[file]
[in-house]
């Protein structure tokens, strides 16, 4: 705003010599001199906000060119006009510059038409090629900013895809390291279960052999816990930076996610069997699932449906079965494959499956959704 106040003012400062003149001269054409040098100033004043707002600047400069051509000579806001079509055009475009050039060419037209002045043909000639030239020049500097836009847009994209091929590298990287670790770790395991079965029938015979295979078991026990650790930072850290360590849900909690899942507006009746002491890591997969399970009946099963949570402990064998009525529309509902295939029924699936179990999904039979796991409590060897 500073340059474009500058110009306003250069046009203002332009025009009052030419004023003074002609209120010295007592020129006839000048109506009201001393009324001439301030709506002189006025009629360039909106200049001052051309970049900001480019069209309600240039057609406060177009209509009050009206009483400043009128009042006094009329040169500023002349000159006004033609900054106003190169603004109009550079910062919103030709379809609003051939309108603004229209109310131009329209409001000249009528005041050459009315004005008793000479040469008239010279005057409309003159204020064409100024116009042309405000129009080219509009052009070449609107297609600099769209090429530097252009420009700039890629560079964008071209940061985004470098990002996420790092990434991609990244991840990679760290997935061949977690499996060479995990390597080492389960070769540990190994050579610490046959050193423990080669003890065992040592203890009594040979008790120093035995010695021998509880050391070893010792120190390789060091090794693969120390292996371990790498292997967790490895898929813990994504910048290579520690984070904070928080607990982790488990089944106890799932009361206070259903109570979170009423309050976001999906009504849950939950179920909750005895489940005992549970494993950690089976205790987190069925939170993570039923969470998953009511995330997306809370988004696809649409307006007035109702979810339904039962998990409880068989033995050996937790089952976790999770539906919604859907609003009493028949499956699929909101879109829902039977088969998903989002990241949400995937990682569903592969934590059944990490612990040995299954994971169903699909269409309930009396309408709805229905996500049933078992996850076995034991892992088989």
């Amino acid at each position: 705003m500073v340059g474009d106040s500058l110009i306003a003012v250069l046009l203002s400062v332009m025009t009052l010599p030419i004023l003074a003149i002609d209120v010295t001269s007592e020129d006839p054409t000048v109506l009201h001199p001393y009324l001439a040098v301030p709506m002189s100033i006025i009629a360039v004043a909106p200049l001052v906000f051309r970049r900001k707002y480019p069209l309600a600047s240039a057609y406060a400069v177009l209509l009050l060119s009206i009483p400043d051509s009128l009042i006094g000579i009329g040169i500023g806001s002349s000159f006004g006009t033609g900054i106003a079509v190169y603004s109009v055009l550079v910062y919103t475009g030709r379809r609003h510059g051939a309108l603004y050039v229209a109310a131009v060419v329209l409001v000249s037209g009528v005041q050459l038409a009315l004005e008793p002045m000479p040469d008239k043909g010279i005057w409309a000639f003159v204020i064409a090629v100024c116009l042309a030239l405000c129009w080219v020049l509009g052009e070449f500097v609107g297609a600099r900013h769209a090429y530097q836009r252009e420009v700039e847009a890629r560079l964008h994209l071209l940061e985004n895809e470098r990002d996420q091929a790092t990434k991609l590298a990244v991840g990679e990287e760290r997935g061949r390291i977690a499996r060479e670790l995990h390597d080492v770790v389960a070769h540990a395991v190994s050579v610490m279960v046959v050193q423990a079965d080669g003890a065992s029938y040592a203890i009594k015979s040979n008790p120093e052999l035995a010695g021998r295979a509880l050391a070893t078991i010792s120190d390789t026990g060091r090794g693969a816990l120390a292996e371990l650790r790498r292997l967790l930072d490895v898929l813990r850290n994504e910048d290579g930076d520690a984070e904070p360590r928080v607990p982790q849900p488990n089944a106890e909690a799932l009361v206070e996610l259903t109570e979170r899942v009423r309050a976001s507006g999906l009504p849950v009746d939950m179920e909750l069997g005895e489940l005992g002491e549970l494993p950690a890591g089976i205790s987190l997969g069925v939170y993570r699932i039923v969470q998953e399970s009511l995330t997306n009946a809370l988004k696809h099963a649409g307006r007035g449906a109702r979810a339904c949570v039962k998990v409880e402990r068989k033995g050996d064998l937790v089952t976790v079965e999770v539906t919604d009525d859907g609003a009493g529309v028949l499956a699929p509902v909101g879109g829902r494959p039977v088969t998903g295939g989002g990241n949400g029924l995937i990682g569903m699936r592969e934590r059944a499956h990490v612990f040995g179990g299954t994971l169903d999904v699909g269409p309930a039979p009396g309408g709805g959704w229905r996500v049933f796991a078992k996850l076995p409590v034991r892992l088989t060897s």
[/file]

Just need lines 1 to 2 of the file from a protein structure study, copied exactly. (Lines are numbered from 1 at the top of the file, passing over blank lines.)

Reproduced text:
[in-house]
């Protein structure tokens, strides 16, 4: 705003010599001199906000060119006009510059038409090629900013895809390291279960052999816990930076996610069997699932449906079965494959499956959704 106040003012400062003149001269054409040098100033004043707002600047400069051509000579806001079509055009475009050039060419037209002045043909000639030239020049500097836009847009994209091929590298990287670790770790395991079965029938015979295979078991026990650790930072850290360590849900909690899942507006009746002491890591997969399970009946099963949570402990064998009525529309509902295939029924699936179990999904039979796991409590060897 500073340059474009500058110009306003250069046009203002332009025009009052030419004023003074002609209120010295007592020129006839000048109506009201001393009324001439301030709506002189006025009629360039909106200049001052051309970049900001480019069209309600240039057609406060177009209509009050009206009483400043009128009042006094009329040169500023002349000159006004033609900054106003190169603004109009550079910062919103030709379809609003051939309108603004229209109310131009329209409001000249009528005041050459009315004005008793000479040469008239010279005057409309003159204020064409100024116009042309405000129009080219509009052009070449609107297609600099769209090429530097252009420009700039890629560079964008071209940061985004470098990002996420790092990434991609990244991840990679760290997935061949977690499996060479995990390597080492389960070769540990190994050579610490046959050193423990080669003890065992040592203890009594040979008790120093035995010695021998509880050391070893010792120190390789060091090794693969120390292996371990790498292997967790490895898929813990994504910048290579520690984070904070928080607990982790488990089944106890799932009361206070259903109570979170009423309050976001999906009504849950939950179920909750005895489940005992549970494993950690089976205790987190069925939170993570039923969470998953009511995330997306809370988004696809649409307006007035109702979810339904039962998990409880068989033995050996937790089952976790999770539906919604859907609003009493028949499956699929909101879109829902039977088969998903989002990241949400995937990682569903592969934590059944990490612990040995299954994971169903699909269409309930009396309408709805229905996500049933078992996850076995034991892992088989």